1. First things first, read the manufacture’s manual
Many people who think that their lawn mower is in need of a service are quick to jump onto Google and find out how to do it. All lawn mowers will come with a manufacturer’s manual that will help guide you through the maintenance process. All mowers require different levels of care, so don’t assume one service will fit all mowers, you may end up doing more damage than good. Read the manufacturer’s manual before attempting anything.
2. Remove the Spark Plugs
Spark plugs play a crucial role in all vehicle mechanics, they are responsible for igniting the fuel in the engine, they are what makes the lawn mower blades spin. Before undergoing any maintenance yourself, disconnect the spark plugs. You will likely be working on the lawn mower blades, so by disconnecting the spark plugs, you remove the risk of the mower accidentally starting. Once they have been disconnected, you can begin your work safely.
Be sure to clean the spark plugs before reconnecting.
3. Drain the petrol
Something that is commonly forgotten is the importance of draining your petrol. At the end of each gardening season, be sure to empty your petrol can. Petrol life has a lifespan of around 30 days, any longer and you risk it going stale and this can damage the engine over time. Leaving petrol in your mower over winter is not advised and starting your mower after a long cold winter will likely damage the engine.
4. Remove any trapped debris
It is not uncommon for shrubbery and other garden debris to get clogged in the blades and decking. It is worth removing any debris lodged inside before you start replacing the air filters, bolts and blades. Debris that is not removed can clog your mower and you may find it won’t start, especially if the debris has been lodged there for a while. Debris can also cause your mower to overheat, as it may be blocking airflow. Be sure to read the manufacture’s manual before tipping your mower on its side, as this may damage the mower (due to fuel or oil leaking into the engine).
The best time to remove debris is right after mowing, as the grass will still be moist and therefore easier to remove. Leaving grass and other debris to harden will only make it more difficult to dislodge.
5. Tighten bolts, wheels and anything loose
Servicing your mower is a good time to check for any loose or ageing parts that may damage or compromise your mowers performance over time. Ensure that all nuts and bolts are tight before a new gardening season begins, it’s just safe practice. Plus, if any parts are loose and come off during mowing, it can seriously damage your mower and you may even put your health and safety at risk.
Wheels in particular suffer the most, as they bear the brunt of the work. Ensure that all wheels are fixed and tightened accordingly. If your mower is older and is prone to wobbling, this isn’t a big problem. As long as everything is tightened and fixed in place, you shouldn’t experience any major performance problems.
6. Cleaning the air filters (and replace them if necessary)
Lawn mower filters play a very important job by filtering out any debris and dust. If any of this was to come into contact with the engine, it could present problems affecting performance. We advise that you change the filter once every three or four months to ensure you mower is running smoothly. If you do need to replace your air filters, make sure you’re replacing them with the correct models. Although air filters can look similar, some manufactures will require the exact model type to be replaced.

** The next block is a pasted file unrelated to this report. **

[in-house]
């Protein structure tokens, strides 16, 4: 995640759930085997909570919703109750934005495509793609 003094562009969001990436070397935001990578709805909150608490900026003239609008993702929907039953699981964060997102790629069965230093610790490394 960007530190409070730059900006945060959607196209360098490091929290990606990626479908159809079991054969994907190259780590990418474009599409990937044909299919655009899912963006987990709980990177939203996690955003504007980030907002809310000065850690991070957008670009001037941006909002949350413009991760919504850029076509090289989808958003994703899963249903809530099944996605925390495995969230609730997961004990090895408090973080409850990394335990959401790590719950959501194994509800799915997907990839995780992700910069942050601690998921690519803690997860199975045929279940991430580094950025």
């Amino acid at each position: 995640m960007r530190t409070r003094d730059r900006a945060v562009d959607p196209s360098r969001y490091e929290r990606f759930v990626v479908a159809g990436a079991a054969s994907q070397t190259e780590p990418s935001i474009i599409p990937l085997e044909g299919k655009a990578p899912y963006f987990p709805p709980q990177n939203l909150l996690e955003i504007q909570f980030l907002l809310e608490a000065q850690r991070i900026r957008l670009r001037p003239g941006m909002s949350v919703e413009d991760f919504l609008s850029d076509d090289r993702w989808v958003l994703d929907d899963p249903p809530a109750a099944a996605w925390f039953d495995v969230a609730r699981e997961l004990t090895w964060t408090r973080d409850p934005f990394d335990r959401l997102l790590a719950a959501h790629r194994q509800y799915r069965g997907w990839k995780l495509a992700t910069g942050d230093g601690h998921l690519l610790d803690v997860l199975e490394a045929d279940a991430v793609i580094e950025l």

When removing your air filters, be sure to clean out the housing.
7. Sharpening and replacing the blades
Lawn mower blades will always need replacing at some point. There are currently no blades that won’t succumb to wear and tear over time, so replacing them remains very important. Using rusty or blunt blades will cut grass unevenly, leaving your lawn looking rough and incomplete. You may find that your blades simply need sharpening and replacements are not required. However, if you do find that your blades need replacing, refer to your manufacturer’s guide to ensure you buy the correct model.
8. Check to see if the starter chord is functional
This part of the mower commonly sees the most use. Repeated tugging of the starter cord will eventually weaken it, causing them to fray and lose structural integrity. In most cases, a replacement will be required, as you don’t want to risk a snap.
Fortunately, this is not a difficult or time-consuming task, as you will only need to remove the housing, then the old cord inside the pulley system with a new cord. Try not to turn the pulley while you are installing the new cord. Once it has been applied, wrap it around the pulley a couple times (without spinning the pulley). You can then give it a test to see how it performs.
9. Change the oil
This is where the manufacturer’s guide is a necessity. You will need to refer to it to see where the plugs are. Use a bucket to catch any draining oil before you remove the plug (and correctly dispose of the oil, checking with the local council will ensure safe disposal). Do not pour it down the drain, this is pollution and something you really want to avoid.
Once the old oil has been responsibly removed, you will want to replace it with quality oil. Use a funnel to accurately pour the new oil in. Check the oil level is correct using a dipstick.
10. Use new fuel before restarting your lawn mower
Putting fresh petrol into your lawn mower after a service is essential. Do not use old fuel, as it could comprise performance levels and even damage the engine.